Submit the finalized text of articles via the Summit deposit form no later than the date of publication. The Library will manage any embargo periods required by your publisher. Public access to the article will be automatic following the embargo end date.
FAQs and definitions
Supporting the policy
What do I have to do to support and comply with the SFU Open Access Policy?
Does depositing in another repository or publishing in an open access journal mean I don’t need to deposit my article with SFU?
When and how do I submit my articles to Summit, SFU’s Institutional Repository?
How do I get a copy of the finalized text of my article?
Impact of policy on scholarly publishing environment
Does this policy limit academic freedom? Might it harm those in tenure processes who need to show publication in specific journals?
Relation to other open access policies
How is the SFU Open Access Policy related to the Tri-Agency Open Access Policy? By complying with one, do I comply with the other?
Do other institutions have Open Access policies?
Scope of the Policy
What kind of works does the SFU Open Access Policy apply to?
What version of the paper is submitted under the SFU Open Access Policy?
Does the SFU Open Access Policy apply to articles I’ve already written?
Does the SFU Open Access Policy apply to co-authored papers?
Does the SFU Open Access Policy apply to post-doctoral fellows, staff, and others doing research at SFU?
Obtaining a waiver
If I cannot deposit the article for some reason, can I opt out of the SFU Open Access policy?
Is SFU taking the rights to my writing?
What will be done with the articles?
What will SFU do with the articles?
Who will be responsible for interpreting SFU's Open Access Policy?
Can SFU delay access to my article / Can I place an embargo on my article?
Who should I contact if I have feedback or questions about SFU's Open Access Policy?
Publications that are free to read on the Internet. Readers can download, copy, and distribute an Open Access publication, as long as credit is given to the authors.
An online collection of the scholarship of an institution’s researchers. Institutional repositories both preserve the intellectual output and allow for wide distribution. SFU’s institutional repository is Summit. Institutional repositories are also called research repositories.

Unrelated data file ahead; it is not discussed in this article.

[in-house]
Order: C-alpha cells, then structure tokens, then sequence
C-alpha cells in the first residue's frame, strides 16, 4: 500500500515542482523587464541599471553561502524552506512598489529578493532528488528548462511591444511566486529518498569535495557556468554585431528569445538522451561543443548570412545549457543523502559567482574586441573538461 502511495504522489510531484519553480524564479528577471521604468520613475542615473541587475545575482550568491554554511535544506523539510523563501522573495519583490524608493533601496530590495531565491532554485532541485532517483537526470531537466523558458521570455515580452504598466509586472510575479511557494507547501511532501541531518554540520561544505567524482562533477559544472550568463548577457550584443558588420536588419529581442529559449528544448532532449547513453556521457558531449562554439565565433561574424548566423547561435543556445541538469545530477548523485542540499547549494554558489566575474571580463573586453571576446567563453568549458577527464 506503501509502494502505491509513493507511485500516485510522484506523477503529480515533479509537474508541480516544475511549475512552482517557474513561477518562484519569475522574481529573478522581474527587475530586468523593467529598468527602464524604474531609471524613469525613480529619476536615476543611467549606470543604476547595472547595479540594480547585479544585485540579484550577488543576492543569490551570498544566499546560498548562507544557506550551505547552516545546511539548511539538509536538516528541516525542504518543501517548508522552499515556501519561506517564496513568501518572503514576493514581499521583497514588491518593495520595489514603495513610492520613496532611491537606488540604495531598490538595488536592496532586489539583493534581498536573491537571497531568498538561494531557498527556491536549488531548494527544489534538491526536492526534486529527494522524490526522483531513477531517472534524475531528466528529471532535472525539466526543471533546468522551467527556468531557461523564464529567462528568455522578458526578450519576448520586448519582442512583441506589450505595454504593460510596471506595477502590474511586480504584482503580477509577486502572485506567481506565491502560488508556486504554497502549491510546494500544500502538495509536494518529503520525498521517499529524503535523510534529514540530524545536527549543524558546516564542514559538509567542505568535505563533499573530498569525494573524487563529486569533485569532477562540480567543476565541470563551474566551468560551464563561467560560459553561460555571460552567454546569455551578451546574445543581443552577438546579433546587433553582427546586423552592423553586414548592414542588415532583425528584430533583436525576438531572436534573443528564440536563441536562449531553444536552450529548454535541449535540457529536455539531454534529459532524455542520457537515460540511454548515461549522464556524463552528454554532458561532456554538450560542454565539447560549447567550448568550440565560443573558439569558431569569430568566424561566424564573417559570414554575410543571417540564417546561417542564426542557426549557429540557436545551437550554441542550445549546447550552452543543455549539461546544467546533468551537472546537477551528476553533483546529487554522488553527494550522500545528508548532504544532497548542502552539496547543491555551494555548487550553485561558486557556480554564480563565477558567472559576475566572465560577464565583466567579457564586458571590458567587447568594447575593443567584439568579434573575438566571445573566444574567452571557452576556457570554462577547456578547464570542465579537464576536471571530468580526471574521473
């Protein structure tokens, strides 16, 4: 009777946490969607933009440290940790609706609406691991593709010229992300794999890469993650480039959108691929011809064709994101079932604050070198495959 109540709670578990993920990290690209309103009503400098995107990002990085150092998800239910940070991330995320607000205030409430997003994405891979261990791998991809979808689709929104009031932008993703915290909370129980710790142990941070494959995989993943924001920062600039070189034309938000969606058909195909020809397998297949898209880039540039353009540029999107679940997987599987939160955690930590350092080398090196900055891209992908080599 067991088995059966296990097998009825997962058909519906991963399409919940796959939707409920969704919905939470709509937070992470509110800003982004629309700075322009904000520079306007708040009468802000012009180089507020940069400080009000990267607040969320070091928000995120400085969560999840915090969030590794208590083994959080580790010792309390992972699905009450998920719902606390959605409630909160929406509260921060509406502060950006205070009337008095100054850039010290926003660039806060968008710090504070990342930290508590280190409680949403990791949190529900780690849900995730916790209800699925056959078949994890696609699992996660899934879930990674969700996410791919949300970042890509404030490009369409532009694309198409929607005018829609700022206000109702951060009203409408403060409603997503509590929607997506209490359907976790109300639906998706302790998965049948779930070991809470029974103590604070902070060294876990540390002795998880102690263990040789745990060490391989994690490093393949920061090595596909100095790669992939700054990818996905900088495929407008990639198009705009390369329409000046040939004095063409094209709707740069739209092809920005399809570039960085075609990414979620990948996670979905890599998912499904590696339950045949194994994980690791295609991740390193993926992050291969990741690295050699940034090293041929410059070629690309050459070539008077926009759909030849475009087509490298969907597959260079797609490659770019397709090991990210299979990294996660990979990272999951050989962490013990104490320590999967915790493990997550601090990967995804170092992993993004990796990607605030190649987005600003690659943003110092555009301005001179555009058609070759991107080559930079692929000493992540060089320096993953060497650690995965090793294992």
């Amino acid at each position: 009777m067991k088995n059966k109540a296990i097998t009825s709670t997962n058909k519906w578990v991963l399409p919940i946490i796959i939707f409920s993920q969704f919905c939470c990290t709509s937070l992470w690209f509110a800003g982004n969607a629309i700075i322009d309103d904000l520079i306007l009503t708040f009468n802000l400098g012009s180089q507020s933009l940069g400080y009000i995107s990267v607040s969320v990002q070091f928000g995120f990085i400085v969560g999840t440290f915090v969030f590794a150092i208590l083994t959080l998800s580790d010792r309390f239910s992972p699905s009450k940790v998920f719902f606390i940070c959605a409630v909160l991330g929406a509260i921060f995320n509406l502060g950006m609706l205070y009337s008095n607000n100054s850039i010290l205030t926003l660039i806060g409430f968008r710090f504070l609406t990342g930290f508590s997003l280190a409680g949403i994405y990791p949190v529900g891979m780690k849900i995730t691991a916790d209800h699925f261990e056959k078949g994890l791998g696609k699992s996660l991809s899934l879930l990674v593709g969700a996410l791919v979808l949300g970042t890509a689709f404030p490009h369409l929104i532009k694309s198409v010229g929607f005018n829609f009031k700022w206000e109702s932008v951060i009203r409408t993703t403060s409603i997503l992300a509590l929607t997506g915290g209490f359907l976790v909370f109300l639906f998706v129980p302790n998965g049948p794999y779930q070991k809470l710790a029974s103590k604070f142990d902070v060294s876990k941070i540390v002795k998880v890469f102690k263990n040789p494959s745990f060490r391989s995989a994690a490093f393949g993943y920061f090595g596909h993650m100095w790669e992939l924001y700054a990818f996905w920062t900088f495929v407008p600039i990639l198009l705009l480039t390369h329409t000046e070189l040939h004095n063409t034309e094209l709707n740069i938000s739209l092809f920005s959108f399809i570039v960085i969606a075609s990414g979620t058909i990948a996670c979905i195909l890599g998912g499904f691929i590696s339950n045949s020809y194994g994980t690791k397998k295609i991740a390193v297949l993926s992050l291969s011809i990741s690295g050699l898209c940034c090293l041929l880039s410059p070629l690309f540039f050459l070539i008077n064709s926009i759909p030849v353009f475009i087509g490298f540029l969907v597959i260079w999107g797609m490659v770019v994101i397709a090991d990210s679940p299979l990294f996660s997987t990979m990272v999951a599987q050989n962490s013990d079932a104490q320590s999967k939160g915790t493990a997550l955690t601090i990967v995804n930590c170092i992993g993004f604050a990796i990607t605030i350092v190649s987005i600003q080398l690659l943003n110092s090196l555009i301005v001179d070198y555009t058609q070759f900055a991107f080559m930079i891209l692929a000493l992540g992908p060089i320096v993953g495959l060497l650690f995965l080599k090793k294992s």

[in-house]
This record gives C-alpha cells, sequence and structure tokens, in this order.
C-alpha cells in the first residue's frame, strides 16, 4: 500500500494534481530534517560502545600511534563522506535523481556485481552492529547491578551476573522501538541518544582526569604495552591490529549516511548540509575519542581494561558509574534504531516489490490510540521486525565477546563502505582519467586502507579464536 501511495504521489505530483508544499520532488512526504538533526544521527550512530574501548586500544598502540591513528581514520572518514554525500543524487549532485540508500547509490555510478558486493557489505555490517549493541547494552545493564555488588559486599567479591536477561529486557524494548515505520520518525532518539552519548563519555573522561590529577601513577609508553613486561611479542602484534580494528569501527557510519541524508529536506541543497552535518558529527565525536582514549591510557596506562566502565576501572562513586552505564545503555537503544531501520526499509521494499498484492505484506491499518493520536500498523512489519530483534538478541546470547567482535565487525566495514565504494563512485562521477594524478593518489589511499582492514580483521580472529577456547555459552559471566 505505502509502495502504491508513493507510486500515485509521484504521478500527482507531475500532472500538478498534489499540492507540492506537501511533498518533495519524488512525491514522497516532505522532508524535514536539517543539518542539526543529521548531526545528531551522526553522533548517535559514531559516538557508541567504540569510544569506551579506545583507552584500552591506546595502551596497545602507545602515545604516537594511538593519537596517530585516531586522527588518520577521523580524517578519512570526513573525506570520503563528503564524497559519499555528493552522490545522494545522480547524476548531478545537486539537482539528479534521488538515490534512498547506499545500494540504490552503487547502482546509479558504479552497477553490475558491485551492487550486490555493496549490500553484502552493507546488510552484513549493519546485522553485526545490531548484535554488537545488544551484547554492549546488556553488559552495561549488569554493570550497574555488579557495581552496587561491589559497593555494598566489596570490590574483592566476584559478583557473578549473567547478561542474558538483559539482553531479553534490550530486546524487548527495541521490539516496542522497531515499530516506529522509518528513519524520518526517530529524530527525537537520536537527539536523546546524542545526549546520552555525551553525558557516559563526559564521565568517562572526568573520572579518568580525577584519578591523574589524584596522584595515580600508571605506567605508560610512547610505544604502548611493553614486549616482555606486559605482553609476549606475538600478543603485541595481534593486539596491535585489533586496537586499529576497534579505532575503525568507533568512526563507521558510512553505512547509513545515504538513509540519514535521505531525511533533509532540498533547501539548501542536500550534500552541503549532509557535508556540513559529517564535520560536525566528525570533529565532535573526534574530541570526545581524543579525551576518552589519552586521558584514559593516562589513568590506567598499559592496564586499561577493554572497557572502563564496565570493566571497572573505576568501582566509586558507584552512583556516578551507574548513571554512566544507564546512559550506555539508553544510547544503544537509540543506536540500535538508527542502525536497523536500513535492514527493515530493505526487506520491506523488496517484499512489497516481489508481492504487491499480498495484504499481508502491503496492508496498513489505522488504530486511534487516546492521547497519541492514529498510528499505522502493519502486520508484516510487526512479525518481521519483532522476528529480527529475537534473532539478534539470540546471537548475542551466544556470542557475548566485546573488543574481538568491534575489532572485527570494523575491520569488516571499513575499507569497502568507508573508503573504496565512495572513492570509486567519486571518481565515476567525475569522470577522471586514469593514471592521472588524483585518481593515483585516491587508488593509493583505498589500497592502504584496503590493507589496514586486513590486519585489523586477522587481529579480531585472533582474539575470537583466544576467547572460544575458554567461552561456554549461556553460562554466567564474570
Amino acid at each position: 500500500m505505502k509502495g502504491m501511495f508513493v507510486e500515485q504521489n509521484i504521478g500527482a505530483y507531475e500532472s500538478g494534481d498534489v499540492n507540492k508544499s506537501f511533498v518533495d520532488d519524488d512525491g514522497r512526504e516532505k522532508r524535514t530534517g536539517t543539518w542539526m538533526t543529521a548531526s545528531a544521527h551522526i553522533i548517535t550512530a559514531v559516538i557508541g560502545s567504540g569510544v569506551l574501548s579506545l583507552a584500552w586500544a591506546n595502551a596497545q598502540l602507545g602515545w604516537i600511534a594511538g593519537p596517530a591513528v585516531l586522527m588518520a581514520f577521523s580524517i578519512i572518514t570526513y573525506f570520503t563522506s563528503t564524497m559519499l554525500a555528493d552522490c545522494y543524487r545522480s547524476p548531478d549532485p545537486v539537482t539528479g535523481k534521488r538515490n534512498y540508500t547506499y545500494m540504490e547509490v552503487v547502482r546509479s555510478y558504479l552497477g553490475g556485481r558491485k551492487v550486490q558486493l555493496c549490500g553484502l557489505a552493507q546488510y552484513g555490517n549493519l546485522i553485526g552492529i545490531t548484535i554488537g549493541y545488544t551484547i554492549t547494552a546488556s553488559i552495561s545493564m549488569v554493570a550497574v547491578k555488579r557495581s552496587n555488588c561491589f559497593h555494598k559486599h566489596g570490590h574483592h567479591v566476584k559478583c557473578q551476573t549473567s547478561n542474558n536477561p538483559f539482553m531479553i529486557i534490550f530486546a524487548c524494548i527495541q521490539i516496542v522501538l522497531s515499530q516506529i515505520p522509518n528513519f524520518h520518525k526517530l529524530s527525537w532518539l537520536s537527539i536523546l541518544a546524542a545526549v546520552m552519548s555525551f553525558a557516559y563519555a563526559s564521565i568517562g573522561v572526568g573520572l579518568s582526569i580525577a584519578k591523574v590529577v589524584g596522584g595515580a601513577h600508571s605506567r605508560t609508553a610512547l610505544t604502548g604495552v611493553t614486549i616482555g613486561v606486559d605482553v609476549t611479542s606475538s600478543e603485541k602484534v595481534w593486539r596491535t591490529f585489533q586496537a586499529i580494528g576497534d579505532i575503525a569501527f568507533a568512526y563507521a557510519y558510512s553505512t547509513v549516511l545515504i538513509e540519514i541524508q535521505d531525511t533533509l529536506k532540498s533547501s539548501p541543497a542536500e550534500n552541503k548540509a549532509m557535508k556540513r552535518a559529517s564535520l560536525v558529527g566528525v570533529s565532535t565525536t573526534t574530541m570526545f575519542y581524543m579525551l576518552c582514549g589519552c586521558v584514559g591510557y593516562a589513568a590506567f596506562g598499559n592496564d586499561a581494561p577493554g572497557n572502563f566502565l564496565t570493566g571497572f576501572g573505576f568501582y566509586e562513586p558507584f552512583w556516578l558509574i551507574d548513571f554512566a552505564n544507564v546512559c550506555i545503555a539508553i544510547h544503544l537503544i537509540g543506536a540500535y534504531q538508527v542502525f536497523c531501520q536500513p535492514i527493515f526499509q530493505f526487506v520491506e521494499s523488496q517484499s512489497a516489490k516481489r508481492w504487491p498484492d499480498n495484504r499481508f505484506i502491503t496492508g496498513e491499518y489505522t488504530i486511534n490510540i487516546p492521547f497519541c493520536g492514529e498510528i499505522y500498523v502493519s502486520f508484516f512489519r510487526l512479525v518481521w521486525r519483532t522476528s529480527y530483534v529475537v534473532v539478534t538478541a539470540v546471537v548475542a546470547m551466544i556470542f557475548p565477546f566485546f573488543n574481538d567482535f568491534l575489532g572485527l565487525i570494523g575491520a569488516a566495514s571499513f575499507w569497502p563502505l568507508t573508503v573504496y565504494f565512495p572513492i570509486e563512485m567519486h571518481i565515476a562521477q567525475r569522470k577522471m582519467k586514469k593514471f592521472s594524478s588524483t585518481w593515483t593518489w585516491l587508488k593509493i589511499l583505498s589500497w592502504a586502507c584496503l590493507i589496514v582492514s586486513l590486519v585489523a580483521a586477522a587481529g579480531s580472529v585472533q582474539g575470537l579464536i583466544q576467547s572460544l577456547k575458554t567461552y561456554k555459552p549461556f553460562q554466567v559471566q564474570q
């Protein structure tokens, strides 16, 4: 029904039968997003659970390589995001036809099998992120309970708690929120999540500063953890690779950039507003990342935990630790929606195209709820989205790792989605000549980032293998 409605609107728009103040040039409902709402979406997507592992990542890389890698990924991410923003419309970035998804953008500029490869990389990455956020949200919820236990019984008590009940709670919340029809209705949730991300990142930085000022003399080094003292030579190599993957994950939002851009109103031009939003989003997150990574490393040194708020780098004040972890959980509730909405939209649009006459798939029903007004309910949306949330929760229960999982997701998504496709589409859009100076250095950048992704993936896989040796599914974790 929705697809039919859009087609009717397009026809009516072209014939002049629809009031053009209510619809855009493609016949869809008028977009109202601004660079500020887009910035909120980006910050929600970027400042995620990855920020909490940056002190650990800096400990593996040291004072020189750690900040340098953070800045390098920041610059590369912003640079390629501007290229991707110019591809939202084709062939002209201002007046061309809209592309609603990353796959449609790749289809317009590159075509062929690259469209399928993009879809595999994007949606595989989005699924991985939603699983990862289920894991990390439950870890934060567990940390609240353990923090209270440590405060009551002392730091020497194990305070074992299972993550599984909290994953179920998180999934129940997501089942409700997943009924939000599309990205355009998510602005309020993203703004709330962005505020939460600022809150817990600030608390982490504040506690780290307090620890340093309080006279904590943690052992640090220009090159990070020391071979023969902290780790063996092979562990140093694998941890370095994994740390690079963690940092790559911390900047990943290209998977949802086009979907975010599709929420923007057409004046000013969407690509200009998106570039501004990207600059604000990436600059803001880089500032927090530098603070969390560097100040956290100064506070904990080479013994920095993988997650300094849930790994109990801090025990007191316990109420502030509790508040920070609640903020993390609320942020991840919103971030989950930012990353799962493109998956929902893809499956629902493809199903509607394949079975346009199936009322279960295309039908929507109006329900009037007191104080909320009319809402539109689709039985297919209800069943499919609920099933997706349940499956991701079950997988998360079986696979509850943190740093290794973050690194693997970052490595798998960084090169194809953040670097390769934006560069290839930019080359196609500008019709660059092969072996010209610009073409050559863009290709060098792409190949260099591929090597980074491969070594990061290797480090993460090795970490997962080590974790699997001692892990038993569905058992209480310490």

An online collection of publications in a particular subject area. The repository collects, preserves and provides open access to the publications. Examples include arXiv, RePEc, and PubMed Central. Subject repositories are also called disciplinary repositories.
Finalized Text (can refer to versions of an article, such as Post-print, Version of Record, Author Accepted Manuscript, Post Peer Reviewed Manuscript)
Terms used to describe any copy of the accepted version of an article after peer-review, that includes the final version of the author’s text, with revisions having been made
A legal instrument that modifies the publisher’s copyright transfer agreement and allows you to keep rights to your article(s). E.g. SPARC Canadian Author Addendum.
For the purpose of the Open Access Policy at SFU, university authors include current faculty members, postdoctoral fellows, and students. We respectfully acknowledge that many members of SFU staff also author academic papers. These are also welcome for deposit.
Adapted from the following:
- MIT Faculty Open Access Policy FAQ
- Columbia University Libraries’ Open Access Policy Frequently Asked Questions
- University of California Office of Scholarly Communication’s Policy FAQ
In September 2015, an Open Access Advisory Committee was struck to write and recommend a university-wide Open Access policy as well as to review policies relating to SFU Central Open Access Fund. In February 2016, Senate Library Committee reviewed the draft policy and gave its support for the Committee to go forward with broader campus consultations. Members of the Committee hosted a series of town hall meetings at each SFU Campus location to introduce the draft policy, answer questions, and hear discussion and feedback. The draft policy was revised based on the community consultation feedback and the final policy draft was sent to Senate and approved in January 2017.
Open Access Advisory Committee members
- Juan Pablo Alperin, Assistant Professor, Publishing Program
- Gwen Bird, University Librarian and Dean of Libraries (Chair)
- Rebecca Dowson, Digital Scholarship Librarian, SFU Library
- Dan Laitsch, Associate Professor, Faculty of Education
- Kris Magnusson, Dean, Faculty of Education
- Tanya Procyshyn, Graduate student and GSS Representative
- Nicole White, Head, Research Commons SFU Library
- Vance Williams, Associate Professor, Department of Chemistry
- Brady Yano, Undergraduate student and SFSS Representative